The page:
We have two reactants: NaCl and AgNO3. Since they are both aqueous, their ions are in solution. When they react, they form NaNO3 (aqueous) and AgCl (solid). AgCl is insoluble in water, so it forms a solid and is therefore not in its ionic form. Na+ and NO3- are our spectator ions, since they stay as ions the whole time. The net ionic equation only shows us the reaction that forms the solid.

Most halide salts (Cl-, Br-, etc.) are soluble in water. However, there are a few exceptions, namely, AgCl. When Ag+ and Cl- interact in water, a white powder will form, which is the precipitate.

## Balanced Net Ionic Equation

Now let's walk through how we got that net ionic equation from the original chemical equation

Write the net ionic equation for the reaction of NaCl and AgNO3

The first thing we need to do is write out the balanced reaction

$$NaCl_{(aq)}+AgNO_{3\,(aq)}\rightarrow NaNO_{3\,(aq)}+AgCl_{(s)}$$

Next, we need to break up every aqueous solution into its ions. All solids stay untouched.

$$Na^++Cl^-+Ag^++NO_3^-\rightarrow Na^++NO_3^-+AgCl$$

Now we cancel out any ions that are on both sides of the equation, so what we are left with is the balanced net ionic equation.

$$\cancel{Na^+}+Cl^-+Ag^++\cancel{NO_3^-} \rightarrow \cancel{Na^+}+\cancel{NO_3^-}+AgCl$$

$$Ag^+_{(aq)}+Cl^-_{(aq)}\rightarrow AgCl_{(s)}$$

You'll note that we swapped the order of Ag and Cl in the final step. This was done to simplify adding them together, but it isn't necessary. . Based on the example above, you'll see that there are only a few steps to writing a net ionic equation. To summarize, these are:
1. Write the balanced reaction equation.
2. Write out every aqueous solution as their ions.
3. Cancel out ions that are present on both sides.
4. Simplify the equation.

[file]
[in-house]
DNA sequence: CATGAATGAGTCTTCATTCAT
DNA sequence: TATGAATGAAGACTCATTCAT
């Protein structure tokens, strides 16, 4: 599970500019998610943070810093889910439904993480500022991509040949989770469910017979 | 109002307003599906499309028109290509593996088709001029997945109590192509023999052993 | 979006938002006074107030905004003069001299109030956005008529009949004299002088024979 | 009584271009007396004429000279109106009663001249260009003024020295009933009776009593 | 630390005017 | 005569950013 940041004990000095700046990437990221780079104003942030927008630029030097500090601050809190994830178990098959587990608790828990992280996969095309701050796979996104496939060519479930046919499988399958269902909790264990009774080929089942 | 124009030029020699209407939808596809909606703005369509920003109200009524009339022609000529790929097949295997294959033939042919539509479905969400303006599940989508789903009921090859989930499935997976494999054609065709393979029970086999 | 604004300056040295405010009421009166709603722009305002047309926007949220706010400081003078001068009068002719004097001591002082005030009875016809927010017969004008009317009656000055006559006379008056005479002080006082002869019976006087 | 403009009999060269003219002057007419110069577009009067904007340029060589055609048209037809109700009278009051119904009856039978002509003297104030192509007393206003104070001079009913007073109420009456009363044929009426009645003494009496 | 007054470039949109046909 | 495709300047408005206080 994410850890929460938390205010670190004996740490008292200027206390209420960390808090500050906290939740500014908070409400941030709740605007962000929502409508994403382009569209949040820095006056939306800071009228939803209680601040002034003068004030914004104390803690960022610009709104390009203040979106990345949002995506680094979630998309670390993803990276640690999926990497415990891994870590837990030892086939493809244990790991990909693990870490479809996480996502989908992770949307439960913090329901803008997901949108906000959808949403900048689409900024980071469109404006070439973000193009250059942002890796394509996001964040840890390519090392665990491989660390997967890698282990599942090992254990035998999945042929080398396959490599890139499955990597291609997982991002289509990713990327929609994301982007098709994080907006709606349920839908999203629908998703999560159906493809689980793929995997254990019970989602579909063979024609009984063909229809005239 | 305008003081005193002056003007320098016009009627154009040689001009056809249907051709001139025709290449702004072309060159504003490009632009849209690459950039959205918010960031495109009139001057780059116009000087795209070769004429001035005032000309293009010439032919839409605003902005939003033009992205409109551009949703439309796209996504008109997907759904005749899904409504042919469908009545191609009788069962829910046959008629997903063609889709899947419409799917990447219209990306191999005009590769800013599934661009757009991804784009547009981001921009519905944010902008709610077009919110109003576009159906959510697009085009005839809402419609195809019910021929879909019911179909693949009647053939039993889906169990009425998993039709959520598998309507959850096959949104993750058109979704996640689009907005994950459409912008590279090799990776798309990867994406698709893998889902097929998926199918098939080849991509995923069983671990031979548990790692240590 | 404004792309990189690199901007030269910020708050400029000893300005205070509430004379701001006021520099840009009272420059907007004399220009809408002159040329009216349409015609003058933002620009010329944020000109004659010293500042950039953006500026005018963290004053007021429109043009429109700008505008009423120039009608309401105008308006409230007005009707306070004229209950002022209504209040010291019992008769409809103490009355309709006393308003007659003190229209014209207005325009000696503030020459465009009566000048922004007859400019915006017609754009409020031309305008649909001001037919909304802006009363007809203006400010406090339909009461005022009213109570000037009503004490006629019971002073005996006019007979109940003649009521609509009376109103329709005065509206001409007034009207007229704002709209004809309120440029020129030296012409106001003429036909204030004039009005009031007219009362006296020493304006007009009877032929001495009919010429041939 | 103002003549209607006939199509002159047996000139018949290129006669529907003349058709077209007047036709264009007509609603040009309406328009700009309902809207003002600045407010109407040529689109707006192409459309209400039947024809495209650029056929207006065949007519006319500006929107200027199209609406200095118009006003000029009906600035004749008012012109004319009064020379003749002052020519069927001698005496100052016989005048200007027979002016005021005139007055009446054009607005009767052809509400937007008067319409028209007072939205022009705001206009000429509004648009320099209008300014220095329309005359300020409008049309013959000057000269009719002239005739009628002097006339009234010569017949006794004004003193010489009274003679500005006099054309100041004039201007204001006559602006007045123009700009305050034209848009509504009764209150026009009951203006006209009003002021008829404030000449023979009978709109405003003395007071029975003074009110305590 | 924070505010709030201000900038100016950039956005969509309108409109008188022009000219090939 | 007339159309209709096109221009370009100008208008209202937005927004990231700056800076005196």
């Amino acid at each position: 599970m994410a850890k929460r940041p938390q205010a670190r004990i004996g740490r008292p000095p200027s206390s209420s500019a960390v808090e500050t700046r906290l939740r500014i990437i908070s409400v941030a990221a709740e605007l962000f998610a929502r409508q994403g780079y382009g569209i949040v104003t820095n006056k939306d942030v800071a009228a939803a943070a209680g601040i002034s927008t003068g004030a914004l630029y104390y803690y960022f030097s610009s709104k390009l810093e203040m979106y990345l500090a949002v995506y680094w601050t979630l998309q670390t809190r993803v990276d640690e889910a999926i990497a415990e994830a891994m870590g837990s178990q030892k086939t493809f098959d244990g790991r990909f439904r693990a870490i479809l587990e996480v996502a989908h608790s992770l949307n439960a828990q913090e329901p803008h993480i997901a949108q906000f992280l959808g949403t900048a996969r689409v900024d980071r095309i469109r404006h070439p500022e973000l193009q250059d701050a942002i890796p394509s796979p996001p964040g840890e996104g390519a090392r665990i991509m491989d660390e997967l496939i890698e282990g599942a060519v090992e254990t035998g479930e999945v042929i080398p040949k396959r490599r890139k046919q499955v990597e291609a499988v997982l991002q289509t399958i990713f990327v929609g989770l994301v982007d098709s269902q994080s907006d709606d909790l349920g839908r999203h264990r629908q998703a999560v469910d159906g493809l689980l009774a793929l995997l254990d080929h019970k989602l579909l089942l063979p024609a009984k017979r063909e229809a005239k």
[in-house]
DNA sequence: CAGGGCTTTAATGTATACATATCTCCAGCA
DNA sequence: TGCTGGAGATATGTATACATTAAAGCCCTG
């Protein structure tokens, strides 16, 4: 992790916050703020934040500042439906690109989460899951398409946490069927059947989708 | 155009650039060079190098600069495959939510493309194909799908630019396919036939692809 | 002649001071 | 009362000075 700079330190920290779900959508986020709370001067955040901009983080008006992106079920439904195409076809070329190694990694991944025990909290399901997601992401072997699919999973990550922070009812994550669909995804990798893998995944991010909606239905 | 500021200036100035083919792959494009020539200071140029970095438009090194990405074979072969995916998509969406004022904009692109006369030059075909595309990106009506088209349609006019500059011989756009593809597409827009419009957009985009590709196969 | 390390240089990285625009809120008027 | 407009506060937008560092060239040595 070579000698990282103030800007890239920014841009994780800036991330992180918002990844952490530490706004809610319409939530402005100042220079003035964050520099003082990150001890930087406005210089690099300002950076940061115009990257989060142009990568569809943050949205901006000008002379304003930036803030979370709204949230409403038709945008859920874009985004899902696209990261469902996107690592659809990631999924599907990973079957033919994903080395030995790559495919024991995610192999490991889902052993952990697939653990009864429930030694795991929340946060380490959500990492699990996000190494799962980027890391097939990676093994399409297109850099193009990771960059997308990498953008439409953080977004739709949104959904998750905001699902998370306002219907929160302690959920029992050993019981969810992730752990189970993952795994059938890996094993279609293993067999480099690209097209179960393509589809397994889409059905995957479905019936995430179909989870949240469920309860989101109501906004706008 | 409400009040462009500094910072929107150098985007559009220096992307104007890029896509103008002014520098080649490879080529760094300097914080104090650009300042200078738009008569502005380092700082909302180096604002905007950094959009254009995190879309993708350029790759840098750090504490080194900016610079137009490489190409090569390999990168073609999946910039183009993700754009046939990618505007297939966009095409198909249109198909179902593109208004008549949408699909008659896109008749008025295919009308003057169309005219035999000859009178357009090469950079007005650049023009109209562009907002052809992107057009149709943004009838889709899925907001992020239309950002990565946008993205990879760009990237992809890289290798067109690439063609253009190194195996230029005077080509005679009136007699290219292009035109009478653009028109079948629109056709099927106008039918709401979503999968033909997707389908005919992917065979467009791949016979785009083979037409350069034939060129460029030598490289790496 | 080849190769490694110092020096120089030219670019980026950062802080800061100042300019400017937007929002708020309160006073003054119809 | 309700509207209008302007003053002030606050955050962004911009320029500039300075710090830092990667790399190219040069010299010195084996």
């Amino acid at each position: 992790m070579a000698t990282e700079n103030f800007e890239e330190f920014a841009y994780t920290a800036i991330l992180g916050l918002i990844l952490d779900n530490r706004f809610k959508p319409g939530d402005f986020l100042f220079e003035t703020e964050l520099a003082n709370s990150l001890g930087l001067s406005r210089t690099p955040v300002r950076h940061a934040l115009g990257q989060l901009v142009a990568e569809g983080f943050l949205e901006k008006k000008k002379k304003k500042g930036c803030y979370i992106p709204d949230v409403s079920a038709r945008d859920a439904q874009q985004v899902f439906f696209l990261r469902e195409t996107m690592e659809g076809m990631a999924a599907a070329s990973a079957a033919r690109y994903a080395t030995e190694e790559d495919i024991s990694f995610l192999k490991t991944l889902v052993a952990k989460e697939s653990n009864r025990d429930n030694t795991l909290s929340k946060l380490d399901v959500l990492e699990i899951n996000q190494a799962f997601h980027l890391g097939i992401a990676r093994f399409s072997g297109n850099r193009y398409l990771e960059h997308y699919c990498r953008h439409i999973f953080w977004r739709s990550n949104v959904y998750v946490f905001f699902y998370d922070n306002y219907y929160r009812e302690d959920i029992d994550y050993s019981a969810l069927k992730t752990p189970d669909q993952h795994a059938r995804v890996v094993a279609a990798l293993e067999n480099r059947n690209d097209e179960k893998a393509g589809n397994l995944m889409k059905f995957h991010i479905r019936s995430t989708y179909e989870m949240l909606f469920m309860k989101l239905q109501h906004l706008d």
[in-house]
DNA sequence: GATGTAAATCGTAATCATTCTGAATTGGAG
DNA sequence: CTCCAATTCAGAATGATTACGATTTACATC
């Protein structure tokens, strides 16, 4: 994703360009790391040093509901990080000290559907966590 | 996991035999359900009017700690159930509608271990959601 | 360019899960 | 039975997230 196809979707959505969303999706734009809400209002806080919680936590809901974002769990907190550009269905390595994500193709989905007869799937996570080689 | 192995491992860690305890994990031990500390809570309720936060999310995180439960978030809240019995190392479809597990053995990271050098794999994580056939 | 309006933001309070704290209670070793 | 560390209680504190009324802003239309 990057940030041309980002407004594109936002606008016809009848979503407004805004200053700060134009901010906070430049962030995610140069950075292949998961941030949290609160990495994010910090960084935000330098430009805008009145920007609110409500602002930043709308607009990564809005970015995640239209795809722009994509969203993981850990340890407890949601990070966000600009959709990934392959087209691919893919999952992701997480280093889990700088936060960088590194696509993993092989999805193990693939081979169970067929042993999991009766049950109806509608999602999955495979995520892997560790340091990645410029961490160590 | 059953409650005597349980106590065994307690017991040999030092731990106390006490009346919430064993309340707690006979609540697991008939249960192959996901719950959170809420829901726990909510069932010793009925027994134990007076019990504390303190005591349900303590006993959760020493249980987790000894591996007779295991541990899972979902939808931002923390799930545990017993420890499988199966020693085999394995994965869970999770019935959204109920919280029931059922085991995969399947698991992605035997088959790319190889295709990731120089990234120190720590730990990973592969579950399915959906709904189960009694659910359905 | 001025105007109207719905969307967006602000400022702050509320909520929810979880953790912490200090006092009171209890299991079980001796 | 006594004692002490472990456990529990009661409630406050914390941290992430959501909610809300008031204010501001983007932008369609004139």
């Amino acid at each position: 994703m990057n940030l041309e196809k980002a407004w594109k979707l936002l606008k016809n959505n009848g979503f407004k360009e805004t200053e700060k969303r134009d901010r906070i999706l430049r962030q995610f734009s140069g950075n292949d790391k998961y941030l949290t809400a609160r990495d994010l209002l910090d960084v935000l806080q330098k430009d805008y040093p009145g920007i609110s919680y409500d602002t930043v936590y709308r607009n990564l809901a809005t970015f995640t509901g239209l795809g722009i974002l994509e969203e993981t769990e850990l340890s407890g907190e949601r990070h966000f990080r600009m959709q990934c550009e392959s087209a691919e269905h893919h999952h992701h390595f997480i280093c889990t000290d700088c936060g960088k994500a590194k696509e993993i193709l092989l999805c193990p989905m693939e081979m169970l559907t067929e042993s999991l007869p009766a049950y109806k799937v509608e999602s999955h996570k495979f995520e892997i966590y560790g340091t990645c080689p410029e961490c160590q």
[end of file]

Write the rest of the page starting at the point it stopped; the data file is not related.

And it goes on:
## HCl NaOH Net Ionic Equation

Net ionic equations aren't just for solids. If a liquid is formed when two aqueous solutions are reacted together, we can still utilize a net ionic equation. Liquids, like solids, aren't in their ionic form in water. Also, liquids (for example, HCl) can be aqueous. Like with solids, it all depends on whether they are soluble in water. Let's write the HCl + NaOH net ionic equation as an example:

First, let's write out the molecular equation.

$$HCl_{(aq)}+NaOH_{(aq)}\rightarrow H_2O_{(l)}+NaCl_{(aq)}$$

Now we can split our aqueous compounds into ions.

$$H^++Cl^-+Na^++OH^-\rightarrow H_2O+Na^++Cl^-$$

Next, we'll cancel out like ions to have the net equation.

$$H^++\cancel{Cl^-}+\cancel{Na^+}+OH^-\rightarrow H_2O+\cancel{Na^+}+\cancel{Cl^-}$$

$$H^+_{(aq)}+OH^-_{(aq)}\rightarrow H_2O_{(l)}$$

It makes sense that water is considered a liquid here, since it can't dissolve itself. However, there are plenty of liquids that aren't soluble in water, like octanol (C8H18O). Net ionic equations always focus on products made from aqueous solutions, no matter the state they are in (besides aqueous).

## Net Ionic Equations for Gases

Lastly, we can use net ionic equations for gas products as well. This is, of course, as long as the gas isn't soluble in water. Let's look at an example:

Write the net ionic equation for the reaction of chlorine gas (Cl2) and NaBr.

We follow the same steps as before.

$$Cl_{2\,(g)}+2NaBr_{(aq)}\rightarrow Br_{2\,(g)}+2NaCl_{(aq)}$$

$$Cl_2+2Na^++2Br^-\rightarrow Br_2+2Na^++2Cl^-$$

$$Cl_2+\cancel{2Na^+}+2Br^-\rightarrow Br_2+\cancel{2Na^+}+2Cl^-$$

$$Cl_{2\,(g)}+2Br^-_{(aq)}\rightarrow Br_{2\,(g)}+2Cl^-_{(aq)}$$